There’s nothing more disturbing than being followed by a stranger while on your own. Sadly, so many women out there have experienced the feeling at least once in their lifetimes. And the fear sticks to you. Gallup’s annual crime survey showed that 45% of women in the US do not feel safe walking alone at night, compared with 27% of men.

This Twitter thread reveals just how united women are when it comes to protecting each other on the streets. When one girl wrote on Twitter “If a girl suddenly acts as if she knows you in public and acts like you’re friends, go along w it she could be in danger,” it immediately resonated with others.

More women joined the thread and shared their own stories of being followed and saved, or protecting someone else. It all reveals just how important it is to keep an eye on what’s going on around you and stepping in when your gut is telling you to.

This woman shared how to make sure you don’t miss out on helping other women who are being stalked

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Others quickly started sharing their own terrifying stories

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Every one of us can become a better bystander against harassment—especially when it happens in public spaces like public transport, streets, and metros. Claire Tatyzo, who runs intervention workshops, suggests “instead of giving yourself reasons to avoid intervening, think about the reasons you should do something.”

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Here some practical pieces of advice on how to do so. First, if you witness someone harassing a woman with an improper line, joke, or acting poorly in general, call them out. “That’s not ok” or “it’s not funny” would be enough to make the harasser think twice before doing it again.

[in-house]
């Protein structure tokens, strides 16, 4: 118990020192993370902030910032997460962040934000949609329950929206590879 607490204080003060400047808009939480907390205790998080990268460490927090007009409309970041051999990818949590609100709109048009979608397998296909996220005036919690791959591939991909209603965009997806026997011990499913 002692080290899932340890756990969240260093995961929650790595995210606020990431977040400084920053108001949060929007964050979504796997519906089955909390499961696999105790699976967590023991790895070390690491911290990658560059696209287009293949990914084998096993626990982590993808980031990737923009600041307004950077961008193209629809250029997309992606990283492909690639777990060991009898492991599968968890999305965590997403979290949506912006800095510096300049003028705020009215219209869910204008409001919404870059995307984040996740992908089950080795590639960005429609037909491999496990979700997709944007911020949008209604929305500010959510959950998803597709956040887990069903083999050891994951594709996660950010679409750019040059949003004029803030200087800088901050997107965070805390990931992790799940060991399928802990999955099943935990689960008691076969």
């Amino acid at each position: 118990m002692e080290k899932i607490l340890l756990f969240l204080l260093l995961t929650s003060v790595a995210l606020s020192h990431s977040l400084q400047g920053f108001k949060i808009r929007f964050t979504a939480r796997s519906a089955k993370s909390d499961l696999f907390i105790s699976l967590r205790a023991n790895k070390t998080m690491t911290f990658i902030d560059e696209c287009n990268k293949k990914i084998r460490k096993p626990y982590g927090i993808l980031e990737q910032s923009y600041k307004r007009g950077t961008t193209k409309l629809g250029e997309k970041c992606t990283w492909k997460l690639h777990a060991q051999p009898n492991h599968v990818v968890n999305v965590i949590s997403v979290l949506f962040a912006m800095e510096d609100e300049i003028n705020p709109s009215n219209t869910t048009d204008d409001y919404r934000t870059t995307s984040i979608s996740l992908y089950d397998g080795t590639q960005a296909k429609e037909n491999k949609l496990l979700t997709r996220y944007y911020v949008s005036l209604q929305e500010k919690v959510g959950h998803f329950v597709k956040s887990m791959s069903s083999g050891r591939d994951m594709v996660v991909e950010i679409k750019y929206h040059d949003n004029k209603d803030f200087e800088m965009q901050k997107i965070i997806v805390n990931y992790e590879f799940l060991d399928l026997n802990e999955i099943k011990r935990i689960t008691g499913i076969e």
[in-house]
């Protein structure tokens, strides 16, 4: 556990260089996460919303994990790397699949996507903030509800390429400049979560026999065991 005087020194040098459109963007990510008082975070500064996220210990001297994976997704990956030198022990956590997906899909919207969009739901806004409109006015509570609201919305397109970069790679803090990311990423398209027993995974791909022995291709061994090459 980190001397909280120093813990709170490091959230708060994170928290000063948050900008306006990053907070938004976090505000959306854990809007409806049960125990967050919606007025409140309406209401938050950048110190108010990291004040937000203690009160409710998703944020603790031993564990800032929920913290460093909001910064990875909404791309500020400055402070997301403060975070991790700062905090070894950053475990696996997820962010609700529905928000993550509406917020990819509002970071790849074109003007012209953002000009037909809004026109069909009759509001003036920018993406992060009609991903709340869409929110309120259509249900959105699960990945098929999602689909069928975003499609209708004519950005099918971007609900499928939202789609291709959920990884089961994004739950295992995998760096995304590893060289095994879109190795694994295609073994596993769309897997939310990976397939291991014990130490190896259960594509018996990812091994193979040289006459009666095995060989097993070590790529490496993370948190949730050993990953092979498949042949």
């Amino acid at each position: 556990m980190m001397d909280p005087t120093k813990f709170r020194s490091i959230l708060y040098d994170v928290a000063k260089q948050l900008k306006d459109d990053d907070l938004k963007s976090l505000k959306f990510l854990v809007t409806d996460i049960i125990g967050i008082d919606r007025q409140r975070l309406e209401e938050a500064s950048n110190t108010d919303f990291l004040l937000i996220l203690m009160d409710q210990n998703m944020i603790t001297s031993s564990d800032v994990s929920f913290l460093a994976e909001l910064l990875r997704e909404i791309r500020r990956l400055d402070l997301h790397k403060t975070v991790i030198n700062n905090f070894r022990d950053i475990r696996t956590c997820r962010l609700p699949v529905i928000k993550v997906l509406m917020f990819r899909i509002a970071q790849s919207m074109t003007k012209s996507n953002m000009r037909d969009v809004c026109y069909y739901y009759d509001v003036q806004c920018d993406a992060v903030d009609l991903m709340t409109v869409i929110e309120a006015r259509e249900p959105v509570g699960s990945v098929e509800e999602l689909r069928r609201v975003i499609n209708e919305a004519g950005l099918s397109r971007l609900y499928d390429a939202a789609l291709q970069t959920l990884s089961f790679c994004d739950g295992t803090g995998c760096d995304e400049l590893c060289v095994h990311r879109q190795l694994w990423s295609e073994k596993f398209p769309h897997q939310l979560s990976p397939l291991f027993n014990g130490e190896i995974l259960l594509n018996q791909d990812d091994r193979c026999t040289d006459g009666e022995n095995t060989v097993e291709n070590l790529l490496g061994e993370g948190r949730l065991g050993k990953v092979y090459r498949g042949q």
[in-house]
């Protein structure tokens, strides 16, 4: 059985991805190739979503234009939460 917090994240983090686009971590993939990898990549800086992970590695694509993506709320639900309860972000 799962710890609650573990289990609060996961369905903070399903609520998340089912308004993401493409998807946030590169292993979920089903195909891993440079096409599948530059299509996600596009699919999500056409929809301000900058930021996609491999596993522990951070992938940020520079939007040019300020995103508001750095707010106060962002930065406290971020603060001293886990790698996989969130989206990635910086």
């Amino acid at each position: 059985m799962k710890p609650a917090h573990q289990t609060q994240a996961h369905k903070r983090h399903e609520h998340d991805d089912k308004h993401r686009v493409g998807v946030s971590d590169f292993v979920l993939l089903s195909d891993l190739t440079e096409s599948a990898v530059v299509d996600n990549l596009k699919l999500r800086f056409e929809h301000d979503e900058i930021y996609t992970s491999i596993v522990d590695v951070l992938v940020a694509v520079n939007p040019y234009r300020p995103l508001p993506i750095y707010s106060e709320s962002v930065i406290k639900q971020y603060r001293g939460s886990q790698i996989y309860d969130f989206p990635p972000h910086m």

Second, employ the “old friend” method that has been discussed in the thread. According to ABC, one man in one of Tatyzo’s workshops saw a woman being harassed at a bus stop. He went up to her, pretending to know her, and said, “Hey, Sally,” which created an opening for her to leave. Another way is to interrupt other passersby and tell them that you’re lost.

And third, if you ever feel like someone may be in a problematic situation, often trusting your gut should be fine—simply check on them. Ask them if they’re okay, and if needed, ask again. Asking and double-checking is never too much, and it can literally change the whole situation.

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One girl described the terrifying moment she and her brother were followed by a white van

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Image credits: PhoenyxMB

Another had issues with a stranger on the bus

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Image credits: wanderinggstars

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One person shared another great way how to help someone in a dangerous situation

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And this girl shared the frightening moment she was followed by a stalker

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Men also started asking how they could help if they see something like this happening

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And this woman gave them the perfect solution how not to scare the girl but help her instead

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